The universe is not made of atoms, its made of tiny stories. Primary school teachers Meghna Chawla and Roopali Paliwal seem to have realized this by touching as many children’s lives as possible with their newly established Booknook. It’s a nook where children imbibe a hobby of reading and looking beyond stories-a story behind a story; connecting these sessions with various activities which expand their little worlds.This interview emphasizes on creativity used as a tool to encourage balance between ourselves and the world around us from early stages of human life.
How did the Booknook come about?
Meghna: A year ago my husband and I were renovating our private Kaikan (Soka Gakkai Buddhism prayer hall) when a nook got created due to structural differences. I saw my dreams realizing as the corner seemed perfect to read a book with the kids. My picture book fascination surfaced with The Lion and the Mouse by Jerry Pinkney, a Caldecott Award winner, which was life-transforming, as read by the librarian in Russia. Also a recent visit to the Underwater World in Singapore inspired me, where an old lady during a story session made a shark out of clothes pins.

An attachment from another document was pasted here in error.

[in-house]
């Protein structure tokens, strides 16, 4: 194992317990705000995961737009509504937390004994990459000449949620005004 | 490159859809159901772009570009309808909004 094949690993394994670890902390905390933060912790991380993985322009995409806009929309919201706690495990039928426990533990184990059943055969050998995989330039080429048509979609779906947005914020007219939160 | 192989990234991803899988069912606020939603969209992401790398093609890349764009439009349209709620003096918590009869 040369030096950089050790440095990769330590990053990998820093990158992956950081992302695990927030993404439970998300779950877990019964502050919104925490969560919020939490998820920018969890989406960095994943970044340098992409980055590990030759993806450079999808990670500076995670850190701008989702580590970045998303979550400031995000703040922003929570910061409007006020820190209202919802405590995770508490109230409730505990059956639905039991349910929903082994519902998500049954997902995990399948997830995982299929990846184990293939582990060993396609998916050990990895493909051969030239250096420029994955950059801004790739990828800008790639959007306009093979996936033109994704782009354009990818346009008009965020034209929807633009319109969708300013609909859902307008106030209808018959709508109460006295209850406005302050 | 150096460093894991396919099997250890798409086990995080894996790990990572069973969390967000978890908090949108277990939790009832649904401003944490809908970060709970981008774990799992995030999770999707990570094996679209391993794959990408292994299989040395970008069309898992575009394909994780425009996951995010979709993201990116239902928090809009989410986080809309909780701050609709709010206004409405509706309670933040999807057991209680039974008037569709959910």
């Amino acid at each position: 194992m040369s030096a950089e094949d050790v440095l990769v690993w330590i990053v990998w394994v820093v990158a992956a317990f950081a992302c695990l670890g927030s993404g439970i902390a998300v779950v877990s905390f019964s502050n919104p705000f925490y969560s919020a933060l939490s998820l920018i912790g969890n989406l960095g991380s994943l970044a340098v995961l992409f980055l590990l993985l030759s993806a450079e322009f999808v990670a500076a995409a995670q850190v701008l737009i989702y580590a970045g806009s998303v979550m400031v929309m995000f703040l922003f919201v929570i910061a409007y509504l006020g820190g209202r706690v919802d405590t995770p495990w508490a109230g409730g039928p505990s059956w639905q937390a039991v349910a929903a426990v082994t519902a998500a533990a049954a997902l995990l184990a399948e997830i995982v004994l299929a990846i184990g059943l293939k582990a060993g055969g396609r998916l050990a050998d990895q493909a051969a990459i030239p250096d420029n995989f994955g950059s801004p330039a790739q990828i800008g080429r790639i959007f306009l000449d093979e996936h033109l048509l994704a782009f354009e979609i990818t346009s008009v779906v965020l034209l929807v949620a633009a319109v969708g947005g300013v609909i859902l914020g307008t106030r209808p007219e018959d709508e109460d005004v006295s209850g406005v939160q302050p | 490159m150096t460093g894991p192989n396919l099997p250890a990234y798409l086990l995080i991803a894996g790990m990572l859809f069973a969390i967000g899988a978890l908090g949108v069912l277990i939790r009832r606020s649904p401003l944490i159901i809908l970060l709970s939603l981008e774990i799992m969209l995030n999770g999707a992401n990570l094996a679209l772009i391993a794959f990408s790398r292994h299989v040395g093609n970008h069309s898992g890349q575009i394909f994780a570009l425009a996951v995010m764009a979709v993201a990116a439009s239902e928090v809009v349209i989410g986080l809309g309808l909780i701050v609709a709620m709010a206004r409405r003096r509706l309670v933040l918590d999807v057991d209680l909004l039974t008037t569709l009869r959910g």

What is the age group you are engaging with?
Roopali: As of now we are working with 4-8 yrs. old children, maybe later once it grows we would have more age groups.
How differently have you shared the books?
Roopali: Sometimes we take up an author or go by the story or choose according to an occasion like for instance we read How to make an Apple pie and see the World by Marjorie Priceman during Christmas time when a chef came in to teach the kids how to make an Apple pie. We also took them for a puppet show on Christmas Carol by Charles Dickens after reading its abridged version. Earlier in September we had done The man who walked between the Towers by Mordicai Gerstein commemorating 9/11 twin tower terrorist attacks.
How has Booknook influenced the children’s way of thinking?
Meghna: The children enjoy listening to stories and with each activity they take back something with them always. When we did Barefoot Hussain byAnjali Raghbeer at the Crayon Capital a child went back home and talked about the horses he had seen in the paintings and very enthusiastically coloured the whole day. After a visit to Comicon (A comic book fair) an 8yr. old was keen to know how a comic is read; vertically or horizontally? Harold and the Purple Crayon by Crockett Johnson saw the little minds build beautiful dreams with their magic crayon…. a garden full of flowers and butterflies as friends, sailing away in a ship and excitedly scoring goals in a football match. At Bookaroo the kids got really excited about getting their books Monkey Magic by Grant S. Clark and A silly story of Bondapalli by Shamim Padamsee signed by the authors and while interacting with them.
A BOOK, A STORY, AN AUTHOR, AN ILLUSTRATOR, INSPIRATION & MORE
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